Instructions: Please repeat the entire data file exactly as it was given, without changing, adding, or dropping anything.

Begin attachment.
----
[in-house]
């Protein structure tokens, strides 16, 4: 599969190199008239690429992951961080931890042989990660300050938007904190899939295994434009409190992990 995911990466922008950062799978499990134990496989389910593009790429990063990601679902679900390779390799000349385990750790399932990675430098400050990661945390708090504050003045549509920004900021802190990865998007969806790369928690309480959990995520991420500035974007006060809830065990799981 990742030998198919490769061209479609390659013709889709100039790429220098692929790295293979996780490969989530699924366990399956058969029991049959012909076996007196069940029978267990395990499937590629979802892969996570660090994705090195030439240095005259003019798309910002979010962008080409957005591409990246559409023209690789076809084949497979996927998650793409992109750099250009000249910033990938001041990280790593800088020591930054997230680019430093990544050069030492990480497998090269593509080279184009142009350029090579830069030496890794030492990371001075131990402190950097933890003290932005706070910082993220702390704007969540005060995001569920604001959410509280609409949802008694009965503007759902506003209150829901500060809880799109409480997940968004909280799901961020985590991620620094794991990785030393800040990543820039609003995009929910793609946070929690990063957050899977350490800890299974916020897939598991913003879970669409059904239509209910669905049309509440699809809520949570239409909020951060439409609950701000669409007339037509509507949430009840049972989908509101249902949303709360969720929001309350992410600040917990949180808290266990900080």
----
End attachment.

[in-house]
């Protein structure tokens, strides 16, 4: 599969190199008239690429992951961080931890042989990660300050938007904190899939295994434009409190992990 995911990466922008950062799978499990134990496989389910593009790429990063990601679902679900390779390799000349385990750790399932990675430098400050990661945390708090504050003045549509920004900021802190990865998007969806790369928690309480959990995520991420500035974007006060809830065990799981 990742030998198919490769061209479609390659013709889709100039790429220098692929790295293979996780490969989530699924366990399956058969029991049959012909076996007196069940029978267990395990499937590629979802892969996570660090994705090195030439240095005259003019798309910002979010962008080409957005591409990246559409023209690789076809084949497979996927998650793409992109750099250009000249910033990938001041990280790593800088020591930054997230680019430093990544050069030492990480497998090269593509080279184009142009350029090579830069030496890794030492990371001075131990402190950097933890003290932005706070910082993220702390704007969540005060995001569920604001959410509280609409949802008694009965503007759902506003209150829901500060809880799109409480997940968004909280799901961020985590991620620094794991990785030393800040990543820039609003995009929910793609946070929690990063957050899977350490800890299974916020897939598991913003879970669409059904239509209910669905049309509440699809809520949570239409909020951060439409609950701000669409007339037509509507949430009840049972989908509101249902949303709360969720929001309350992410600040917990949180808290266990900080």